Obama Outlines Plans for GM, Chrysler
Warning that they can't depend on unending taxpayer dollars, President Barack Obama on Monday gave General Motors Corp. and Chrysler LLC a brief window to craft plans that would justify fresh government loans.
"We cannot, we must not, and we will not let our auto industry simply vanish," President Obama said at the White House.
"What we are asking is difficult," he said. "It will require hard choices by companies. It will require unions and workers who have already made painful concessions to make even more. It will require creditors to recognize that they cannot hold out for the prospect of endless government bailouts."
The remarks come a day after the administration ousted GM Chief Executive Rick Wagoner and rejected the restructuring plans that GM and Chrysler had hoped would lead to another infusion of government cash. Instead, the White House is giving GM 60 days to come up with a strategy for viability. Chrysler has a month to wrap up a partnership with Italy's Fiat SpA.
GM on Monday said it will address "the tough issues to improve the long-term viability of the company," including the restructuring of its financial obligations, as it responded to Washington's calls for stronger plans to stay afloat.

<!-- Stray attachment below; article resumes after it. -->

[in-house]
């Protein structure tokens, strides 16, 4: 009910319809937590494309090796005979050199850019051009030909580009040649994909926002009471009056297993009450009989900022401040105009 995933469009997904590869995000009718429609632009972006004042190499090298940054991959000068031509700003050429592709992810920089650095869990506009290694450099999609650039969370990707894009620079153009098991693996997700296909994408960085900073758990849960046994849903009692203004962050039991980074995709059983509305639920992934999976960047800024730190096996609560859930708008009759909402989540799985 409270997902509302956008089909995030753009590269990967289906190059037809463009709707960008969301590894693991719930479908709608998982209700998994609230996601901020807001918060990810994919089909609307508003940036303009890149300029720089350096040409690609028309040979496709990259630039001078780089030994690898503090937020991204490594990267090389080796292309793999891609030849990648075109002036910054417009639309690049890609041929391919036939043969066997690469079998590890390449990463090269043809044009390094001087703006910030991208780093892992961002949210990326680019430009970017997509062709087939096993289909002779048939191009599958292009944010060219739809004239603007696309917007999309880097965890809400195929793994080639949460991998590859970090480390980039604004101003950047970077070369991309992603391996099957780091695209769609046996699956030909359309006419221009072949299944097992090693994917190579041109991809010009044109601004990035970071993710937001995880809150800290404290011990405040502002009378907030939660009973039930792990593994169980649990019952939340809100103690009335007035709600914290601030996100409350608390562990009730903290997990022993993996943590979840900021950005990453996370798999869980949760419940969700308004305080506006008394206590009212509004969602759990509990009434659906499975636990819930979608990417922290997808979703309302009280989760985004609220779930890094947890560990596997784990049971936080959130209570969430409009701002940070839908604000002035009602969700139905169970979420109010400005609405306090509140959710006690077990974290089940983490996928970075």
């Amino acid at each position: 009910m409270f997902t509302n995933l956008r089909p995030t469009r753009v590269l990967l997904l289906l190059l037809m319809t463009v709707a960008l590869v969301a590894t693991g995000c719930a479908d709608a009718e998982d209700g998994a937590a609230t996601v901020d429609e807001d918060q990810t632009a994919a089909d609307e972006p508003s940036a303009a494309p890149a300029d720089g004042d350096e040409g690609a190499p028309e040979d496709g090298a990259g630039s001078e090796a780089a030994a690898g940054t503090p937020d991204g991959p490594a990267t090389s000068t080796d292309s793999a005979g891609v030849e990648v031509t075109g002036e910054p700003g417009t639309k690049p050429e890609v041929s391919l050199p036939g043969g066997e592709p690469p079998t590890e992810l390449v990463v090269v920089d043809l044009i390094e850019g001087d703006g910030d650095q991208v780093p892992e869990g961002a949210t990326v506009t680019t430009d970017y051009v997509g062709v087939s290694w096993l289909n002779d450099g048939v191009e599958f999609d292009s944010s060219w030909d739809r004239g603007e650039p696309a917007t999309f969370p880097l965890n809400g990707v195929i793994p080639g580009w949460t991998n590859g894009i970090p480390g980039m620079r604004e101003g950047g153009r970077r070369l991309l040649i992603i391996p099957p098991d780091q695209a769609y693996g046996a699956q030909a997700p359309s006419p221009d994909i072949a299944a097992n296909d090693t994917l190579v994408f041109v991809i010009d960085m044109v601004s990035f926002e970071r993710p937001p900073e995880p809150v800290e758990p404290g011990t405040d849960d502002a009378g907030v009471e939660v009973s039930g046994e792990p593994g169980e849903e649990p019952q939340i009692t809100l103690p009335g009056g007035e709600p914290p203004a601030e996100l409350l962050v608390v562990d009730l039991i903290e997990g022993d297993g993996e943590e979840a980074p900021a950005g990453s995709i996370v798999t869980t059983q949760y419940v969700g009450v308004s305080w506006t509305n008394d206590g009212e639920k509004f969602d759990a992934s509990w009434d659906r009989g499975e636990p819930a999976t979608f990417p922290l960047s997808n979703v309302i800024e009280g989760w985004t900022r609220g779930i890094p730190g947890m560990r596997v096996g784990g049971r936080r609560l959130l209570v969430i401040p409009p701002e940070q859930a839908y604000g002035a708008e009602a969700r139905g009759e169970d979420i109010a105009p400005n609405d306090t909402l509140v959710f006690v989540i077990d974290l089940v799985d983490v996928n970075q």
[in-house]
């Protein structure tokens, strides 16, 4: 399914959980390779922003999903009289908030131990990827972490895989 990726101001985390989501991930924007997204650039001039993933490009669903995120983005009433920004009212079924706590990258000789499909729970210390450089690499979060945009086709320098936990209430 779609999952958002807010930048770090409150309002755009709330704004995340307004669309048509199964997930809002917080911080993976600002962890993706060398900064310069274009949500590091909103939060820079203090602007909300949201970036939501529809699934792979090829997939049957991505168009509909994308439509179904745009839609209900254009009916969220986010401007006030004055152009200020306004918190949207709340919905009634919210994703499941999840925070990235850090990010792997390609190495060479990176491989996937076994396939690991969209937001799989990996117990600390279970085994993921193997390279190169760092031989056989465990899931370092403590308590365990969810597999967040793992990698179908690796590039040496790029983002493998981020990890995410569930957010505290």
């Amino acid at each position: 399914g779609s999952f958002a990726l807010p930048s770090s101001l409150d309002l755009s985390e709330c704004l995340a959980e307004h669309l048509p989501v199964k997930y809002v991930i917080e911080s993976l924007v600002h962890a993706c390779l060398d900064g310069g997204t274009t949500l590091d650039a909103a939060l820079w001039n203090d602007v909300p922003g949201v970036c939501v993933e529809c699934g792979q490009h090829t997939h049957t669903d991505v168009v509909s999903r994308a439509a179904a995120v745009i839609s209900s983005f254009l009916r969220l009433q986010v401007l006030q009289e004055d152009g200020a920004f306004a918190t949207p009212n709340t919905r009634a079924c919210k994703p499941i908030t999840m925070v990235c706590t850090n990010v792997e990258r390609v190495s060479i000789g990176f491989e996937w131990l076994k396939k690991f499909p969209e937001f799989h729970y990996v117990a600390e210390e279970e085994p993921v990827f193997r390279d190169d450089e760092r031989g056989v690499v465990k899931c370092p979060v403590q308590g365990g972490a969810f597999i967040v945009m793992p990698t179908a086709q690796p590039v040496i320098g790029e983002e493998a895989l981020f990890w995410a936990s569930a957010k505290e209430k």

The administration says a "surgical" structured bankruptcy may be the only way forward for GM and Chrysler, and President Obama held out that prospect Monday.
"I know that when people even hear the word 'bankruptcy,' it can be a bit unsettling, so let me explain what I mean," he said. "What I am talking about is using our existing legal structure as a tool that, with the backing of the U.S. government, can make it easier for General Motors and Chrysler to quickly clear away old debts that are weighing them down so they can get back on their feet and onto a path to success; a tool that we can use, even as workers are staying on the job building cars that are being sold."
GM said it prefers to complete its restructuring out of court, saying it would complete a more accelerated and aggressive restructuring to put the company on sound long-term financial footing.
"We have significant challenges ahead of us, and a very tight timeline," said new GM Chief Executive Fritz Henderson. "I am confident that the GM team will succeed and that a stronger, healthier GM will play an important role in revitalizing America's economy and re-establishing its technology leadership and energy independence." More at Wall Street Journal